Jul 31, 2019

Stella Ter Hart has spent the last five years, with her husband, bringing a farm property with a heritage orchard back to production.

It has been a labour of love, with the emphasis on labour, at their property just north of Inverary on Loughborough Lake. Stella always finds time for music, however, and working on compositions is one of a number musical interests that has animated her life ever since she was child growing up in Estevan, Saskatchewan. Music, and music education eventually took her to Toronto. Her interests in music are broad and her studies at the Toronto Conservatory resulted in her receiving four diplomas, in performance, composition, pedagogy and theory. She later taught in New Brunswick, eventually returning to Ontario and living near Bobcaygeon.

“We were living in Bobcaygeon and when my husband was ready to retire we looked at this property on Loughborough Lake, and decided that, although it was run down, it had a lot of potential,” she said, in a interview last week.

The apple trees in the orchard all had a silver tinge in the bright sunshine when I paid her a visit, and she explained that they were covered with a clay based spray that keeps insects from the tender fruit, an organic pest control technique. The clay washes off before the fruit comes ripe, and if all goes to plan the harvest of heritage apples will be ready in time for the second annual Frontenac Open Farms event on September 8.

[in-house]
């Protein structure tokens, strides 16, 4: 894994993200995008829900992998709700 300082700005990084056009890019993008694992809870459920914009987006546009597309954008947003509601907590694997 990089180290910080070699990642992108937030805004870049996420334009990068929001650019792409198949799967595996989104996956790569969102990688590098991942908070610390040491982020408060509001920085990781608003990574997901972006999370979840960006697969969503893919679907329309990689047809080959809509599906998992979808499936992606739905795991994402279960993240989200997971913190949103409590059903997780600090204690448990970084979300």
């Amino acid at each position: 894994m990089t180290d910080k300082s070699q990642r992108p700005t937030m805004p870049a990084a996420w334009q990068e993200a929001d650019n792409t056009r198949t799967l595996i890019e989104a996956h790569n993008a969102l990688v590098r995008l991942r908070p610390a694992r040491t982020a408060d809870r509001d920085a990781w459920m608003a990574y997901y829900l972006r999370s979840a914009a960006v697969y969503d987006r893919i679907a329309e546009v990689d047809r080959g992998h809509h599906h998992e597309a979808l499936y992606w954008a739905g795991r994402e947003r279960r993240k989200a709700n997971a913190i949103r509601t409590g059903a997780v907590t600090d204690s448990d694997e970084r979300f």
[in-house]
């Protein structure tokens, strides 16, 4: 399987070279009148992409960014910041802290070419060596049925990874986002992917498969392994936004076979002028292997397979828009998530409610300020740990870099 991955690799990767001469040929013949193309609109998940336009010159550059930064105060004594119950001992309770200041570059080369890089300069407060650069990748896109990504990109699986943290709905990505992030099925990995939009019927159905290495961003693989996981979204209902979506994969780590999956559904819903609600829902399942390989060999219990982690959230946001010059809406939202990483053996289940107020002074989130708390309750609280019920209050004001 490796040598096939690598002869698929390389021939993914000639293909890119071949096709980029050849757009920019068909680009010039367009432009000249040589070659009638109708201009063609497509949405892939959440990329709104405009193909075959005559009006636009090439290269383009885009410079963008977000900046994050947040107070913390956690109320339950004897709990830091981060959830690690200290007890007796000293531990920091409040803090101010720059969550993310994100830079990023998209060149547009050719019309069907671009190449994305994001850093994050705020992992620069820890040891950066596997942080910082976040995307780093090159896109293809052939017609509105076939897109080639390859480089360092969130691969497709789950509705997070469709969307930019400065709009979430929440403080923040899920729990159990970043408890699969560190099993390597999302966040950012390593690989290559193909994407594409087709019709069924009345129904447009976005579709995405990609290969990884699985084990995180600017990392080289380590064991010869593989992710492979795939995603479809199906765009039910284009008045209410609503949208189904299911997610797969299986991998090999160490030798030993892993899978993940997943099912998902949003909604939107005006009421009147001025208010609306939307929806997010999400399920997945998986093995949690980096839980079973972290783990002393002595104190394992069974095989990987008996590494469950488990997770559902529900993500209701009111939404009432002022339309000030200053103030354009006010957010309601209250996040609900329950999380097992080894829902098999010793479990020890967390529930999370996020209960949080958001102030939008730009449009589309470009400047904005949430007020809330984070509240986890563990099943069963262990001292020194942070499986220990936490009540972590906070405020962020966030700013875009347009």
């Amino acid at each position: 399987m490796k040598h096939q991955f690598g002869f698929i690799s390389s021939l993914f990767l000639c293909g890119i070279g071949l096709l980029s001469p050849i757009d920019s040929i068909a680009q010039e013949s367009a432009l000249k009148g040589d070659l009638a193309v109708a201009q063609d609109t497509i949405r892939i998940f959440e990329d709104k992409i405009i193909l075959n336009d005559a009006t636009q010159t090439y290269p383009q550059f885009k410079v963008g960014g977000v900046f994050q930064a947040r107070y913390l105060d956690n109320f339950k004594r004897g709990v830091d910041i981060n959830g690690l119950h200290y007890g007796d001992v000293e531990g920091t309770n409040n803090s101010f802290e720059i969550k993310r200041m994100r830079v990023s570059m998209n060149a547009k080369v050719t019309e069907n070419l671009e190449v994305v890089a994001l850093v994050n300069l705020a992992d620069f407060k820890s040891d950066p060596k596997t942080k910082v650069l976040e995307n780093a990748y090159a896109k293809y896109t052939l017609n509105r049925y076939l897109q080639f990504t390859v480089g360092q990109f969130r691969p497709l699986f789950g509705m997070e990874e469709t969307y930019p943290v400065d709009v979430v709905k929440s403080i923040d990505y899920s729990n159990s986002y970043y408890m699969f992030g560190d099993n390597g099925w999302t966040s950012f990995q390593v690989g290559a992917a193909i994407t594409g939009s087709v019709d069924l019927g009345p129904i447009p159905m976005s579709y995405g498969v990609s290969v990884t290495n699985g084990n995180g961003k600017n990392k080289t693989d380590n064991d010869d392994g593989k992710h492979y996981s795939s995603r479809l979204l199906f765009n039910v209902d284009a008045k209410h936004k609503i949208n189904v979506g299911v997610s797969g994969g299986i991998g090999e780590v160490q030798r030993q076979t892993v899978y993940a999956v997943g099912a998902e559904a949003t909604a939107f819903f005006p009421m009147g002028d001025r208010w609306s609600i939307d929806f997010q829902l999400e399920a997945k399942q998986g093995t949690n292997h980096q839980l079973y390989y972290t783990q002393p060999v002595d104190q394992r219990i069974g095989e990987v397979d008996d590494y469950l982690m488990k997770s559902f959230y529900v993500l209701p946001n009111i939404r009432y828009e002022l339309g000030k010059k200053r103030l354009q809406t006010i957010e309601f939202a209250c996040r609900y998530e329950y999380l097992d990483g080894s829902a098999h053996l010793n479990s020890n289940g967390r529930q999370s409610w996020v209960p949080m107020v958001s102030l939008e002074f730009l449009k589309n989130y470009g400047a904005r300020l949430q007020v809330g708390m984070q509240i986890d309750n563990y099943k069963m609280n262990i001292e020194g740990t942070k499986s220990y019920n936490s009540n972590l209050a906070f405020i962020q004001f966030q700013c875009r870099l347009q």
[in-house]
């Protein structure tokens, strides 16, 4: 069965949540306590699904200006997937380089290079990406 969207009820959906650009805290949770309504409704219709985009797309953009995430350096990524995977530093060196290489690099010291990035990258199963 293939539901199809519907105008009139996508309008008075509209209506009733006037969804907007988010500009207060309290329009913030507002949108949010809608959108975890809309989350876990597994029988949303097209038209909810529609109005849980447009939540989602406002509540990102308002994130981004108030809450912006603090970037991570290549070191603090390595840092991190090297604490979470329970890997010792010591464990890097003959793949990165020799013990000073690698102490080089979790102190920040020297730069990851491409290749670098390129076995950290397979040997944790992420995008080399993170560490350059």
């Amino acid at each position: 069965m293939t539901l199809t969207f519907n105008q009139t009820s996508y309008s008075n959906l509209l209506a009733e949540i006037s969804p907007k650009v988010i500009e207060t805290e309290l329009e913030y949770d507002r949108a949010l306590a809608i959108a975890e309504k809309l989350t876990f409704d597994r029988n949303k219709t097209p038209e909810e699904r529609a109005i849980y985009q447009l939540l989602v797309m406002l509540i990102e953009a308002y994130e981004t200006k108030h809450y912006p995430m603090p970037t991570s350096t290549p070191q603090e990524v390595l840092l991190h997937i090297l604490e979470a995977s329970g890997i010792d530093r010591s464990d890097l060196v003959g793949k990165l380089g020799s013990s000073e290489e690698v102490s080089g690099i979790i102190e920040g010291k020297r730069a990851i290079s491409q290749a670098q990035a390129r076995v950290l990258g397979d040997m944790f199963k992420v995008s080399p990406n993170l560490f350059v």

But on this day the subject was music, not apples.

“I enjoy entering composing competitions,” Stella, “they provide a focus for me, and a deadline, to complete something.”

She has been involved in music her whole life, both playing and composing, and a has gravitated towards composing choral works.

This spring, she entered the Lirit Women’s Chamber National New Music Composition competition. The contest involved composing music for a text called “The Last Note” by the Canadian poet Jill Solniki.

Stella spent quite a bit of time reading and re-reading the poem to get a clear picture about what it was about, and in her interpretation the poem was full of humour.It concerns the last note of a movement in classical piece, an orphan note seeking refuge as the audience sits in awkward silence during the interval before the start of the next movement.

“No one really knows what to do during that time. Do they clap, do they sit still, talk to their neighbour, and I saw the note bouncing around.”

Her interpretation led her to compose a light hearted setting for the poem, and it turned out the be a good interpretation because it won the contest. She received a cash prize and the “Last Note” will have its debut performance in the Spring of 2020.

“It is a thrill to win a prize, although I enjoy competitions even if I don’t win. There is excitement in reaching the long list, the short list, in coming close,” she said, alshe grants that winning is still the best outcome.

The Lirit Choir, sponsor of the Lirit Prize, is a Toronto based choir devoted to the exploration of the range of Jewish music. They perform throughout the year in community performances and at an annual major concert, which is where “The Last Note” will be performed.

No matter what needs to be done in the orchard when that concert comes about, Stella Ter Hart will be headed to Toronto to experience the performance.

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